This article originally appeared on VICE Sports UK.
"I was angry, I was enraged. I wanted to cry."
In the first week of January 2017, Rohan Ricketts received the phone call he had been dreading.
"When the lawyer called me – I think her name was Carol – I decided I didn't want to play football anymore. I just felt cheated. The thing that I love so much, which is playing football, but then you've got people in there who are criminals."
Former Arsenal and Tottenham player Ricketts is one of a rare handful of English footballers to have taken a chance on moving overseas. He has become a cult figure, a heroic nomad pitching up in some of the world's most obscure football leagues, refusing to let his career drift away.
His advice to anyone considering following his lead, though, would be to think twice.
"It gets me furious just thinking about it. People say: 'Rohan Ricketts, he's had a great career, he's an example for English players who should look to play abroad'. Well, yes and no. Because why would they go and play abroad if they're going to be robbed?"
In the summer of 2010 the Clapham-born midfielder, once a regular in the Spurs side managed by David Pleat, agreed terms with an up-and-coming outfit in the Moldovan capital Chisinau.
FC Dacia, founded in 2000 by a consortium of local property investors and former players, had moved rapidly through the leagues in the former Soviet republic and, by the time they offered a three-year contract to Ricketts, were within reach of a first Moldovan national title. In this under-developed backwater of eastern European football, the signing of an English player with more than 30 Premier League appearances to his name was a significant coup. Ricketts, for his part, was optimistic.
"The agent who sorted it was called Leonid. He was a guy based out of New York with a Russian background, I think. He was a good guy. He always backed me up, even when everything started to go wrong. I don't believe he knew that this was going to happen. There was another agent involved too. I never knew who that other agent was."
Once in Chisinau, things went sour fast. Somebody – Ricketts suspects one of the two agents who had been responsible for brokering the move – had falsely led the club to believe their new acquisition was a striker. After netting a hat-trick in a pre-season friendly, the former Spurs man explained that his position was not up-front but in the centre of midfield. This is when the atmosphere changed. When, at the end of the first month, no wages were paid, Dacia tried to re-negotiate the terms of the deal on a reduced salary. "I hadn't even been paid, so what were they trying to re-negotiate? Zero was getting paid at that time."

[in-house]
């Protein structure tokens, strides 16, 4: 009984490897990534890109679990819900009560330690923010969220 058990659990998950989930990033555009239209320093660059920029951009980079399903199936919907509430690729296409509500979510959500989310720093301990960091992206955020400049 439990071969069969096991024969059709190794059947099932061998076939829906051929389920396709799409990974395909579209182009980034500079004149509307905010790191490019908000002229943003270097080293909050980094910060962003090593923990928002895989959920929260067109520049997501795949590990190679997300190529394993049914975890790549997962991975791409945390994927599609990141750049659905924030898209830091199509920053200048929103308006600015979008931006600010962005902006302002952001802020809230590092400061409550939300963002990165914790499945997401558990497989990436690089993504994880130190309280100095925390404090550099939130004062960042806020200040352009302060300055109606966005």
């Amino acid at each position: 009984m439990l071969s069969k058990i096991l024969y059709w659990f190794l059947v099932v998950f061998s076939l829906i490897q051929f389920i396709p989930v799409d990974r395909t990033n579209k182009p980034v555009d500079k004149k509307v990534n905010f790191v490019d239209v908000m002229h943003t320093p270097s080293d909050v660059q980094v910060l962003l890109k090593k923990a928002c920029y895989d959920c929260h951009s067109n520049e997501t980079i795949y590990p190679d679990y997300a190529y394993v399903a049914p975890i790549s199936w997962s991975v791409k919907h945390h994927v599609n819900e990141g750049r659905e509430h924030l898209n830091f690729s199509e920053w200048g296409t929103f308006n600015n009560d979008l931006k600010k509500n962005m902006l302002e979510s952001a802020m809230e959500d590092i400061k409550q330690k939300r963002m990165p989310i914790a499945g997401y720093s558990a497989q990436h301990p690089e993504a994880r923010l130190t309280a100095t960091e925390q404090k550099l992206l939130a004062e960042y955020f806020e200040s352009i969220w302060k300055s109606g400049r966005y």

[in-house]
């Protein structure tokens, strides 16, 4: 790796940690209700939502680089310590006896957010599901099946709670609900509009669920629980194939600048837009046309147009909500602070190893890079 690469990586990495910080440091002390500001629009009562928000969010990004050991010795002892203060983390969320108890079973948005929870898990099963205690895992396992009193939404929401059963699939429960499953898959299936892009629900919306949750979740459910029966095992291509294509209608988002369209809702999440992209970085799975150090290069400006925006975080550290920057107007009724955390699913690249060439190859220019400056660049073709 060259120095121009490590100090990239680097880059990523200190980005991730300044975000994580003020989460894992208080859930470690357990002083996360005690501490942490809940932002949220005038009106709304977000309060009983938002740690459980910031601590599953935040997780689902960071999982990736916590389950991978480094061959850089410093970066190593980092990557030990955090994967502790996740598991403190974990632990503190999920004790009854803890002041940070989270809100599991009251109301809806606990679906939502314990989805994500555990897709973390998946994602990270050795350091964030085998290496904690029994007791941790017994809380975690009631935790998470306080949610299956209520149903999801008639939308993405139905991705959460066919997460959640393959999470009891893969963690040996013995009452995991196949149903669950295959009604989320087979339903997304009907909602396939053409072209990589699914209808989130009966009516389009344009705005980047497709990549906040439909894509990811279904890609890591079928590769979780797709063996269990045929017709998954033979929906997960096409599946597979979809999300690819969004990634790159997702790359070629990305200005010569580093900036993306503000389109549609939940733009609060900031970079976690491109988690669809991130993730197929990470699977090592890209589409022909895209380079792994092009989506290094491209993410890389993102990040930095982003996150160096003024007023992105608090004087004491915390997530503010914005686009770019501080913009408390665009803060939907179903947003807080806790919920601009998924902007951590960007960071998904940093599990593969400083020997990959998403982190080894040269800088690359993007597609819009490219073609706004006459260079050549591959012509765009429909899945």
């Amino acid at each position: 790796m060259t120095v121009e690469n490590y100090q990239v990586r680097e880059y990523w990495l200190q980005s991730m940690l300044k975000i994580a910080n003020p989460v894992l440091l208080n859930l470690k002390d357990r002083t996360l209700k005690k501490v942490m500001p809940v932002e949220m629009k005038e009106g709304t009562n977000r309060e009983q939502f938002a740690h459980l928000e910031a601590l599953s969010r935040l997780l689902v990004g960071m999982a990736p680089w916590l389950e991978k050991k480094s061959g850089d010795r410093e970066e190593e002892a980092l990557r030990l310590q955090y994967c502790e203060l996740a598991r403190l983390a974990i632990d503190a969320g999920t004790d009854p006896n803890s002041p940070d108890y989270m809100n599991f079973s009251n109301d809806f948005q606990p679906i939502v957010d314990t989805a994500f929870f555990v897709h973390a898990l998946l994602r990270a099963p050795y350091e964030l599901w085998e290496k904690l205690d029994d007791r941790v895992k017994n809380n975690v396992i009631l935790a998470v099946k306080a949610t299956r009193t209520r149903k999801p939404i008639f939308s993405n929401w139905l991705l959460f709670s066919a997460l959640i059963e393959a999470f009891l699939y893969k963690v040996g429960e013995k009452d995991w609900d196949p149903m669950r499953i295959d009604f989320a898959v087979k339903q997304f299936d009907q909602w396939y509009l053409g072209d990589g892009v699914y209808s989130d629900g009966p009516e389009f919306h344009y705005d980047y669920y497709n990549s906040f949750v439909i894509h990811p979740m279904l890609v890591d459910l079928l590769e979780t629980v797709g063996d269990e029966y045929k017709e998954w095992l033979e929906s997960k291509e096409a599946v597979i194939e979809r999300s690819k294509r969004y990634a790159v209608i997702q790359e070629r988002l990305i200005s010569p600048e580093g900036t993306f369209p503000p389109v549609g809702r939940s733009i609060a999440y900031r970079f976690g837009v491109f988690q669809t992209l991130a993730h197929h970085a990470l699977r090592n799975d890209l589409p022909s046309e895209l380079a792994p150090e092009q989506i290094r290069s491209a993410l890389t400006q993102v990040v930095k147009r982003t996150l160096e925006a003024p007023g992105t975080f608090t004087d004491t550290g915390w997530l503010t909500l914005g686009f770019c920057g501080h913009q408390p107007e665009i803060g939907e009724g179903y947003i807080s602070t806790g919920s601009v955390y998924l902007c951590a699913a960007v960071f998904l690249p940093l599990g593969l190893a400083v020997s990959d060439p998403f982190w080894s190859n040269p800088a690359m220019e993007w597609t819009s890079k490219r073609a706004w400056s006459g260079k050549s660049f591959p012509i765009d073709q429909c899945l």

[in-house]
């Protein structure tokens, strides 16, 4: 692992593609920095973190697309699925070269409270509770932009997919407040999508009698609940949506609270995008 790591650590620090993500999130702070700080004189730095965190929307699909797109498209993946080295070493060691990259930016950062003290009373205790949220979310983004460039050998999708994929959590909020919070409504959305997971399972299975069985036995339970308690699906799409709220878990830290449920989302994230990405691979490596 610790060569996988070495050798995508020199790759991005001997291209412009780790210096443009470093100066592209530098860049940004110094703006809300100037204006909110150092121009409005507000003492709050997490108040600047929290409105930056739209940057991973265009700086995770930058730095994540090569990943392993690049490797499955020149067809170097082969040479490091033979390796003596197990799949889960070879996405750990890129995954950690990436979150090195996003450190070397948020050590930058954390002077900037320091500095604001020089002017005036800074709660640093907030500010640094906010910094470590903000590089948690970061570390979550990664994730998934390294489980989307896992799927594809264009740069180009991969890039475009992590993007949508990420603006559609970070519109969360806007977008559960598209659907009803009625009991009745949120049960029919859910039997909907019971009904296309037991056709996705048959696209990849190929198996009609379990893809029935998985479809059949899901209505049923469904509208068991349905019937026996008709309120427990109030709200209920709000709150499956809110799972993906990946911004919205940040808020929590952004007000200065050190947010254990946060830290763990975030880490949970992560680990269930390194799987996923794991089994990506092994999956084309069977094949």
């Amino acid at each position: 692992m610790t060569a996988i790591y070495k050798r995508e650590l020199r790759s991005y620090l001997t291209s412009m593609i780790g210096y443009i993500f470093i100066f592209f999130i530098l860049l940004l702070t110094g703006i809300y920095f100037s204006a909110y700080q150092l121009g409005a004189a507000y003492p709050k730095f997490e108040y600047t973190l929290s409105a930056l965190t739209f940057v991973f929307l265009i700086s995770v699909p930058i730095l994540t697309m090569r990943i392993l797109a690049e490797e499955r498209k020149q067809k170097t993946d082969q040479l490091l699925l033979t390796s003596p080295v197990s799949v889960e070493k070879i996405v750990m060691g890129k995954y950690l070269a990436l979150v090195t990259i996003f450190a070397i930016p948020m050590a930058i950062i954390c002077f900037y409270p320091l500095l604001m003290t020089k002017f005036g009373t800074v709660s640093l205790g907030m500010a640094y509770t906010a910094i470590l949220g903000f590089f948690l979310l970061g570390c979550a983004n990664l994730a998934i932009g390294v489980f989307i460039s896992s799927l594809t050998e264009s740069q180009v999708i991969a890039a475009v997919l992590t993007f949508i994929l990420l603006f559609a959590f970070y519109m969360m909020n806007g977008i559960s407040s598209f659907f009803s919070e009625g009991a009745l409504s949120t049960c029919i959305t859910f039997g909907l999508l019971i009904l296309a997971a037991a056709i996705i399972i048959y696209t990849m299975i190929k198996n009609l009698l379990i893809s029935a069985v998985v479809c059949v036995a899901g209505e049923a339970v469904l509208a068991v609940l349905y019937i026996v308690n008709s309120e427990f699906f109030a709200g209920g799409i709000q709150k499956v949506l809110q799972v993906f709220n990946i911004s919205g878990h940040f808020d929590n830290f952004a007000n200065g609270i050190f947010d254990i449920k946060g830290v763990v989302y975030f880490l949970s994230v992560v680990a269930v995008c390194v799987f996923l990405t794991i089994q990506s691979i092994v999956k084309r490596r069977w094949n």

The club offered to release Ricketts with a pay-off of one month's salary, drawing up a document to effect the arrangements. "That was a good document for me to have, because it proved that it was them, the club, who wanted to get rid of me.
"Then after about 20 minutes they walked back in the room and said: 'Rohan, we've made a mistake, we just need to go and correct it', and they took the document from me. But it wasn't a mistake – they just didn't want me to have the document, because they knew it would have let them off. They wanted to make it look like I had just left. They were pissed off that I wasn't willing to re-negotiate on something that had already been agreed."
In total, Ricketts spent three and a half months in Chisinau, even training on his days off, but made only a handful of appearances for the club. He received no payment during that time. At the end of three months without a wage, and in accordance with FIFA legislation, he began the process of severing ties.
The case went before the Court of Arbitration for Sport (CAS) and Ricketts, backed by the PFA, was awarded $100,000 in damages, to be paid by the club within 21 days. But Dacia weren't finished.
"The club never paid. Instead, they appealed the decision on the grounds that I had been fraudulent."